Turning Point

girl writer : Disturbed business woman breaking a piece of paper

From an early age I enjoyed writing, even before I truly appreciated the pleasure of reading a good book. For years, I pursued writing fiction by enrolling in writing programs, taking workshops, reading manuals, or spending hours and days researching the Internet. I was a sponge soaking up every bit of information I could find to help me achieve my dream of becoming a published writer.

I wrote stories and submitted them to publishers for consideration. Once I even wrote a three story series about three brothers who found romance with the women of their dreams. All my efforts resulted in rejection—and I cried. Eventually the refusals became easier to take, and I began to try and heed the advice of a few kind editors who took the time to offer a note of encouragement and a bit of guidance. So the process of learning continued.

Suddenly, at every turn, I began to stumble across information about story structure. I’d never been a plotter before, preferring to write from the heart. But there were writer’s blogs, books and workshops galore that described the process of outlining, plotting and planning. Writing a story is similar to writing a stage or screenplay, and once you learn what needs to go where, and when, you’re on your way. It was as if a light bulb had gone off in my head and it all began to make sense.

The result of my first attempt at using what I’d learned about structuring my story—after seven rejections— was a contract from Cobblestone Press for Shaken Vows. Since then, I’ve received contracts on four more stories, all using a structured plot and plan before writing the story. Contrary to my earlier belief, following an outline does not hinder creativity. A plan keeps the story moving at a steady pace and in the direction toward publication.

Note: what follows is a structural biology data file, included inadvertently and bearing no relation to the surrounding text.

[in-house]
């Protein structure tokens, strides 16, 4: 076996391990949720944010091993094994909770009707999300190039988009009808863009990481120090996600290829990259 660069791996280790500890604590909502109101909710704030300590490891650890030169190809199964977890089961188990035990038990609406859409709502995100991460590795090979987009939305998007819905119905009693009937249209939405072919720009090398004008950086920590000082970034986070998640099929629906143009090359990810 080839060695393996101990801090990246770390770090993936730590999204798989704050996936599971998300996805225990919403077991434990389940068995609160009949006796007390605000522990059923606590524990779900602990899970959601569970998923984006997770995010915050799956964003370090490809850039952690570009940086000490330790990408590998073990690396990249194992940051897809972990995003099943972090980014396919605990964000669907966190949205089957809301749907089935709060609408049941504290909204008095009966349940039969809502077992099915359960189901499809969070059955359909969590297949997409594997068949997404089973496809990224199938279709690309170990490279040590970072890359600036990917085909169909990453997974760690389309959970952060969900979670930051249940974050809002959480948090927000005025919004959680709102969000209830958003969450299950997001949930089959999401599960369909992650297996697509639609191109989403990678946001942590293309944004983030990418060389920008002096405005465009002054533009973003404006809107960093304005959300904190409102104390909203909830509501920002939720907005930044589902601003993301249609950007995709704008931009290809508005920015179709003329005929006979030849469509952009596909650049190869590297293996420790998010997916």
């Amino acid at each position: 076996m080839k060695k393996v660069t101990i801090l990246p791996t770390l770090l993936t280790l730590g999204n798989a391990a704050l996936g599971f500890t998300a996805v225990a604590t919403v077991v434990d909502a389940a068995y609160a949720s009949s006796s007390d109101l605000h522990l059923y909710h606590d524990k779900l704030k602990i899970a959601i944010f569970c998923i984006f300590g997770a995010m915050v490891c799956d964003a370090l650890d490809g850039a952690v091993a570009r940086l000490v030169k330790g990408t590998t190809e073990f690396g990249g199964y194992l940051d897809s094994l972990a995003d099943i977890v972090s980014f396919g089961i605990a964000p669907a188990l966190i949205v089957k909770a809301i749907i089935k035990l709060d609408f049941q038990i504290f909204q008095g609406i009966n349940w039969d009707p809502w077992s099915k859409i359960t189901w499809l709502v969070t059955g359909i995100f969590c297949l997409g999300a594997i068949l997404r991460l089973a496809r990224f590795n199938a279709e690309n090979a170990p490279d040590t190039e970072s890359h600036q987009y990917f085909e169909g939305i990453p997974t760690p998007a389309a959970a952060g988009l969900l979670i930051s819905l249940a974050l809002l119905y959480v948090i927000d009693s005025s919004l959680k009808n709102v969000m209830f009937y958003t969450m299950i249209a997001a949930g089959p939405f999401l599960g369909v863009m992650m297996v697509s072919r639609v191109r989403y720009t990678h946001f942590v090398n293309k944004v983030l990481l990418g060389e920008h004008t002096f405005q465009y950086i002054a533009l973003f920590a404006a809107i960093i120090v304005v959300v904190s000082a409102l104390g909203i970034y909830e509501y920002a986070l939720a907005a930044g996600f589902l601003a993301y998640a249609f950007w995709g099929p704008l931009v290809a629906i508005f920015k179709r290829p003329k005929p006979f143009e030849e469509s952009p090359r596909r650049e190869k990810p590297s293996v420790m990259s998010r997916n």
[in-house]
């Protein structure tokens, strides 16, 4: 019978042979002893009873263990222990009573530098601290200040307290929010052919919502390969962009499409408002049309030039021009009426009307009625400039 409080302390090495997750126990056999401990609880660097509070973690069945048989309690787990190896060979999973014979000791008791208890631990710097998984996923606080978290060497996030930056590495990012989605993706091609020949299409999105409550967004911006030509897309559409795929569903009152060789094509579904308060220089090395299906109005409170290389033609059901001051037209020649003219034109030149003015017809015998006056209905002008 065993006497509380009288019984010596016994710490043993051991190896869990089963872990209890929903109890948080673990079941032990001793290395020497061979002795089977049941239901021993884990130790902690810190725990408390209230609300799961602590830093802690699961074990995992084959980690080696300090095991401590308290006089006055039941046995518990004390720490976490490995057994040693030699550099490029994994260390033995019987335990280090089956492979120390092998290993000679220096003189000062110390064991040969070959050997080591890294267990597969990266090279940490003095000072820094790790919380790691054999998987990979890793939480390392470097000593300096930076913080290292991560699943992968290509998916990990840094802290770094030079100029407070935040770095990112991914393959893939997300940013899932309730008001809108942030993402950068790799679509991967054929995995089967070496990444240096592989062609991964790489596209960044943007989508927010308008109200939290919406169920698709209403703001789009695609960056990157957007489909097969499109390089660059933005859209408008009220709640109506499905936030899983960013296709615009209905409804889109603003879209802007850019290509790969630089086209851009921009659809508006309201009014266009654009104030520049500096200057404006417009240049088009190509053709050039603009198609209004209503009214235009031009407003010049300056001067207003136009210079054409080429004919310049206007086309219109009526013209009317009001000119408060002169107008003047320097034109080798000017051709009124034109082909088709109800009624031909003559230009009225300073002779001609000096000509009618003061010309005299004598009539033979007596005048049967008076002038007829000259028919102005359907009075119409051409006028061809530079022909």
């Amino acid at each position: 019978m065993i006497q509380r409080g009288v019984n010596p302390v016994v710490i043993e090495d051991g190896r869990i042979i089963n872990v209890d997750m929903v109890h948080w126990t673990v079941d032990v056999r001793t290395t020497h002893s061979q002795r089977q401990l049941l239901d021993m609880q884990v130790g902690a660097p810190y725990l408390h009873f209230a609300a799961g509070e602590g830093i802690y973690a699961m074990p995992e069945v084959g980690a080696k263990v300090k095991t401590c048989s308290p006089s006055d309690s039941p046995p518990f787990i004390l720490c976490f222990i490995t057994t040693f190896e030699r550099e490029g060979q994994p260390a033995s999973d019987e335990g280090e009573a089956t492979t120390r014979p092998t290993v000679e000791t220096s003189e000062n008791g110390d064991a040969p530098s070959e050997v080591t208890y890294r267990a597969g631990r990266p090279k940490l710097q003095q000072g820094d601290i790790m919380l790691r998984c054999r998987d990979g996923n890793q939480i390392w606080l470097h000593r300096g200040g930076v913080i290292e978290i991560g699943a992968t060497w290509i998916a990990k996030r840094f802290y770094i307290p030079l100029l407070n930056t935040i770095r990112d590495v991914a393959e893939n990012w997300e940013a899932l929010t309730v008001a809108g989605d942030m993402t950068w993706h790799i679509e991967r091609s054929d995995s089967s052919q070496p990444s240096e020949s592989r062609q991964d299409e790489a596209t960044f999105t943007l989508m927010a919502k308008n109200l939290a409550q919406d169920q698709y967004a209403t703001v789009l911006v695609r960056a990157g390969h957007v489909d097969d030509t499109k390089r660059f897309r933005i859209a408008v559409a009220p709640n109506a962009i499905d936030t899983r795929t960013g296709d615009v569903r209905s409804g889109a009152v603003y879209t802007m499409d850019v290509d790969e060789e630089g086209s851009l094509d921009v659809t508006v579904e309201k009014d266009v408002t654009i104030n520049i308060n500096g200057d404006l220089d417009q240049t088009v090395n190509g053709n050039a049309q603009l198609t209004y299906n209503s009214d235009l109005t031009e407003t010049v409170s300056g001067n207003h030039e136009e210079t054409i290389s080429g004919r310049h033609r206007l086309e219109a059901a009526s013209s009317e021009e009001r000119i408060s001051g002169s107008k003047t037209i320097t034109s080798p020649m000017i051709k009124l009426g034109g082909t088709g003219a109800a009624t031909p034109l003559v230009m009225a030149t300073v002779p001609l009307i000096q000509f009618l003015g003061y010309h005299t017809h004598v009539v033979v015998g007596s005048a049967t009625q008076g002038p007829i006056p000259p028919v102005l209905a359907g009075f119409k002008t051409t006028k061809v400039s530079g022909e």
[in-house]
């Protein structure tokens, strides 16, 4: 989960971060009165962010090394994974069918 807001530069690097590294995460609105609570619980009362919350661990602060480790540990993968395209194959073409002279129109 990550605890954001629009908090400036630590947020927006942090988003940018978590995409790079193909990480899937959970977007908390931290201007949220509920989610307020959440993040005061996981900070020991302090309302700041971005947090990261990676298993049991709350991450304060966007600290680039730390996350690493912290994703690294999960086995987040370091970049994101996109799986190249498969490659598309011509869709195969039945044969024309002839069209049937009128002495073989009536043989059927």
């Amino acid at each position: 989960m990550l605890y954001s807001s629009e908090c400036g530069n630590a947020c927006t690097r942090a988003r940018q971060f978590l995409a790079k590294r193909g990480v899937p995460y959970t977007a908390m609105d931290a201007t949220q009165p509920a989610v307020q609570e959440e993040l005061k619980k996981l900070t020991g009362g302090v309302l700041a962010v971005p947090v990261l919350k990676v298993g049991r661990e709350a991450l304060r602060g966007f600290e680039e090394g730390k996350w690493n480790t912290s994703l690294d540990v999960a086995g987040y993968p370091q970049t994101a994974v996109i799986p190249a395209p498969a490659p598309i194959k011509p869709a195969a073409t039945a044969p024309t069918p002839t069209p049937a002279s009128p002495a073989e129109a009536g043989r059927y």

What turning point have you experienced in your writer’s journey? Is there a memory of when things began to move in a positive direction? Do you plot, or are you one of those smart writers who can put things where they need to go instinctively?


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Character Building


Many elements make up a worthwhile story. Without a good plot, and a solid plan of execution, our stories may sag in the middle, fizzle at the end, or just plain fall head long into the did-not-finish slush pile. A shuddering prospect, for sure. There is pace and tone, and ebb and flow, to keep our readers riveted. A vivid setting our readers can visualize is another major aspect of the tale. All these elements are important—and not a small feat to accomplish— if we want to write captivating stories.

There is an additional element that I believe is even more essential, and that is character development. We want our characters to be real, with flaws and hang ups just like us. As readers, we want to feel their pain and celebrate their victories. So how do we make them real? Just as there are numerous ways to fulfill the other requirements that make up a meaningful story, every author has their own personal formula for creating memorable characters.

Characters can be given a personal profile sheet with their physical attributes, which isn’t a bad idea if you want to maintain consistency in traits such as eye and hair color or limps and twitches. Authors sometimes interview their characters to gain a greater sense of their personalities. Of course, these people are not really real, so their answers come from the author’s head. Another technique is to apply a frame of reference, such as a character in a movie or television show, in which to draw characteristics from. I once built a villain out of a person I know, and that was not such a wise decision as I’ve sweated over her reading my story and realizing the bad girl is the epitome of her.

What are techniques you use to build your characters? Are there other important elements that make a story good?



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